4. But if the plaintiff has any rights under the repealed statute, he must pursue the remedy given by that statute. The statute provides that the damages to be awarded under it “shall be ascertained in the manner provided for ascertaining damages done by laying out highways.” That mode was an assessment, first by the board of compensation and then by the Superior Court on appeal. City Charter, secs. 27, 30. “ The remedy, therefore, for a consequential injury, resulting from the state's action through its agents, if there be any, must be that, and that only, which the legislature shall give. It does not exist at common law.” Transportation Co. v. Chicago, 99 U. S. Reps., 641. See also Hovey v. Mayo, 43 Maine, 332; 2 Dillon Mun. Corp., (3d ed.) 686.

5. It is no answer to say that the authorities have not

Healey v. City of New Haven.

acted in the matter, even if the plaintiff has a vested right to have his damages assessed. (1st.) It does not appear that they have admitted or refused to act. (2.) If they have, mandamus will lie to compel them if the right exists, and that is the exclusive remedy. 2 Dillon Mun. Corp., (3d ed.) SS 831, 993; Reock v. Mayor fc. of Newark, 33 N. Jer. Law, 129.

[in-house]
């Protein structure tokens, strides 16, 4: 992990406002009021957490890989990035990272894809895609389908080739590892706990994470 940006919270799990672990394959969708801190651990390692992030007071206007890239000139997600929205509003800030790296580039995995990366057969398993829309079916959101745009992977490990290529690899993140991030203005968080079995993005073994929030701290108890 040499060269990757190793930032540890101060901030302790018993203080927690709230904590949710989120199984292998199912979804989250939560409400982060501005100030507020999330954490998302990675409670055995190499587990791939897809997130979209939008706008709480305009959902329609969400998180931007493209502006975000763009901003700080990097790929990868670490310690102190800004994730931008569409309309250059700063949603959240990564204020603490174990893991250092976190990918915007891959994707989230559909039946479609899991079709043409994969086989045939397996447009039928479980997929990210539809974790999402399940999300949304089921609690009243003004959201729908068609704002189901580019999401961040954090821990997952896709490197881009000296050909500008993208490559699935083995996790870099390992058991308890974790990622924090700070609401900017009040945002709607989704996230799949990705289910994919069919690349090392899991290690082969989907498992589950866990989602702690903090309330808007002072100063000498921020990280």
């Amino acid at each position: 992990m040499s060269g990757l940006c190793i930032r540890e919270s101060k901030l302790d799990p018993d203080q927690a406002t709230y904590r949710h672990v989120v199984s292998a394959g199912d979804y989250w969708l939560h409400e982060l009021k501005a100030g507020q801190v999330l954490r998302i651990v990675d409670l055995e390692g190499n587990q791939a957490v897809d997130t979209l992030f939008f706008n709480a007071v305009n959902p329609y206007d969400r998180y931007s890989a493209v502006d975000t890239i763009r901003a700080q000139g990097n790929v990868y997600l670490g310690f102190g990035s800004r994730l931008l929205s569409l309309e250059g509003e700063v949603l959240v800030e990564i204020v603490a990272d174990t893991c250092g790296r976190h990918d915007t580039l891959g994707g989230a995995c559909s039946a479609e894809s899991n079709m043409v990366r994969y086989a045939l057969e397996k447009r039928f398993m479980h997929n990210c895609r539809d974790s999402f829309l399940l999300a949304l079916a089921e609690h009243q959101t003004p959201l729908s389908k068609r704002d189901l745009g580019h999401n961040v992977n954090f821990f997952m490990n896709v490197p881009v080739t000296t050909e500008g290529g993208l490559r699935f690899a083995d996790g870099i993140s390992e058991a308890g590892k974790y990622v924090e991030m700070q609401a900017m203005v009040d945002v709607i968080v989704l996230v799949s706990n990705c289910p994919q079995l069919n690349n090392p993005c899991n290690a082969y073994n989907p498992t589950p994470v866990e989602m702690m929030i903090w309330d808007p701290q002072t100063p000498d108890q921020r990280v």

6. The plaintiff's right to an assessment of damages resulting from the change of grade, having been created wholly by statute, fell with its repeal. Cooley's Const. Lim., 384.

CARPENTER, J.—The plaintiff claims to have suffered damage in consequence of a change in the grade of the street on which his property is situated. The law of this state is so that he has no remedy unless the peculiar circumstances of the case make it an exception to the rule.